Deer Tag

A Gulf fritillary rests on a Zinnia in the garden of author Steven T. Callan.

An Island of Our Own

A Gulf fritillary rests on a Zinnia in the garden of author Steven T. Callan.

Annuals, like Zinnia, attract several species of butterflies to the island, including tiger swallowtails, monarchs, pipevine swallowtails, buckeyes, painted ladies, and this gorgeous Gulf fritillary. Photo by Steven T. Callan.

Over the years, Kathy and I have often dreamed of escaping today’s fast-paced, hectic world and moving to an island of our own—an island of trees, flowers, and abundant wildlife, where we could experience the joys of nature without leaving the confines of our own property. Realizing that buying an island wasn’t a realistic option, we decided to do the next best thing and create one on our three-acre patch of oak woodland in the foothills of Northern California.

In six months, our tiny spotted fawn grew into a magnificent pre-adult buck, almost as large as his mother.

Our Deer Friends

Fawn looking up at doe. During the spotted-fawn stage, doe and fawn were almost inseparable, except when the fawn was hidden in the high grass. All photos by Steven T. Callan and Kathy Callan.

Fawn looking up at doe. During the spotted-fawn stage, doe and fawn were almost inseparable, except when the fawn was hidden in the high grass. All photos by Steve and Kathy Callan.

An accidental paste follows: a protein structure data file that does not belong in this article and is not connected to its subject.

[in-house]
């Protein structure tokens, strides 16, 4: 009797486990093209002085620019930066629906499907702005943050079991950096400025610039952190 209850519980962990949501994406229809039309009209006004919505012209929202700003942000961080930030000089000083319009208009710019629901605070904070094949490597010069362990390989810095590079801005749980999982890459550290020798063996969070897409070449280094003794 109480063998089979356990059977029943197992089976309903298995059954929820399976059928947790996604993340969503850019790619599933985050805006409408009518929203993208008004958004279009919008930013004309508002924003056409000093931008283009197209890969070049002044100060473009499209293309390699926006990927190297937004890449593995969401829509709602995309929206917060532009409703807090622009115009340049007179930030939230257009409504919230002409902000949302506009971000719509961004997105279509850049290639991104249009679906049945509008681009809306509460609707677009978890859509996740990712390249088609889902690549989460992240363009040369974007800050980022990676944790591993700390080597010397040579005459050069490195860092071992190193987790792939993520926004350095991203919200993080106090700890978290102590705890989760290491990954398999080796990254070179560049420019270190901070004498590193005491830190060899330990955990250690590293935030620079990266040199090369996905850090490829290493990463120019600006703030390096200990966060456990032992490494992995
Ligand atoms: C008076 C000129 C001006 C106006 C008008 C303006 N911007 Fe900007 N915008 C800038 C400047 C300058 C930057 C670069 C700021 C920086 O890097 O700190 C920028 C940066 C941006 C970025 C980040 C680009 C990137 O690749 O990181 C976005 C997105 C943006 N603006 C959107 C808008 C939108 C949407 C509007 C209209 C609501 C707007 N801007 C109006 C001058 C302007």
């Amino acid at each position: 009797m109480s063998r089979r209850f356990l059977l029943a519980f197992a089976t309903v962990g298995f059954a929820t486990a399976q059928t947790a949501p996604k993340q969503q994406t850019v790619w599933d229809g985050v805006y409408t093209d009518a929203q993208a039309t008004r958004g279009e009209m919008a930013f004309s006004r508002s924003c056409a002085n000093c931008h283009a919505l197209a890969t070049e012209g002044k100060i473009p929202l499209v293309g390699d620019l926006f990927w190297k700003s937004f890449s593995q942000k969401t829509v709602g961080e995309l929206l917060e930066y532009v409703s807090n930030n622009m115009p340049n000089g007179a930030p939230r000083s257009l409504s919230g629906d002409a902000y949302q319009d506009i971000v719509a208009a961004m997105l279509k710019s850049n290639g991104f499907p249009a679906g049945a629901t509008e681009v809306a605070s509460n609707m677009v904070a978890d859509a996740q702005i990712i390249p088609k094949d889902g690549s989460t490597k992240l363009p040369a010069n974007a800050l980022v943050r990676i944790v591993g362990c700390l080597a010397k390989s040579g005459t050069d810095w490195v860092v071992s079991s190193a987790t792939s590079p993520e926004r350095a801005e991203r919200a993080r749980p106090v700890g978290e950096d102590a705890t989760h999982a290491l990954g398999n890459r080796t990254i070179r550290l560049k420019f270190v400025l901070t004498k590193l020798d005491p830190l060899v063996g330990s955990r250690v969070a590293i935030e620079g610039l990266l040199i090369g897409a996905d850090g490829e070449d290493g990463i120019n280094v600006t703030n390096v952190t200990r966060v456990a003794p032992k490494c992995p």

During the thirty-plus years Kathy and I have lived in the foothills east of Redding, we’ve been treated to occasional visits from black-tailed deer. They generally don’t stay long—a day or two—then they move on. Sometimes they’ll pay us a visit at night while we’re sleeping. The next morning, a trail of partially eaten plants tells the tale.

Photo of Rocky Mountain mule deer, taken by Steve Guill at Tule Lake National Wildlife Refuge

The Headhunter

Photo of Rocky Mountain mule deer taken by Steve Guill at Tule Lake National Wildlife RefugeI’m currently writing a sequel to my first book, “Badges, Bears, and Eagles.” One of the chapters in my next book is entitled “The Headhunter.” It’s about a beautiful Rocky Mountain mule deer buck that was poached back in December of 1992. What made this wildlife crime so heinous wasn’t so much that the deer was killed during closed season. It wasn’t even that it was taken inside Tule Lake National Wildlife Refuge. What bothered me most was what the no-good scoundrel (for lack of a better word) did after he killed the deer.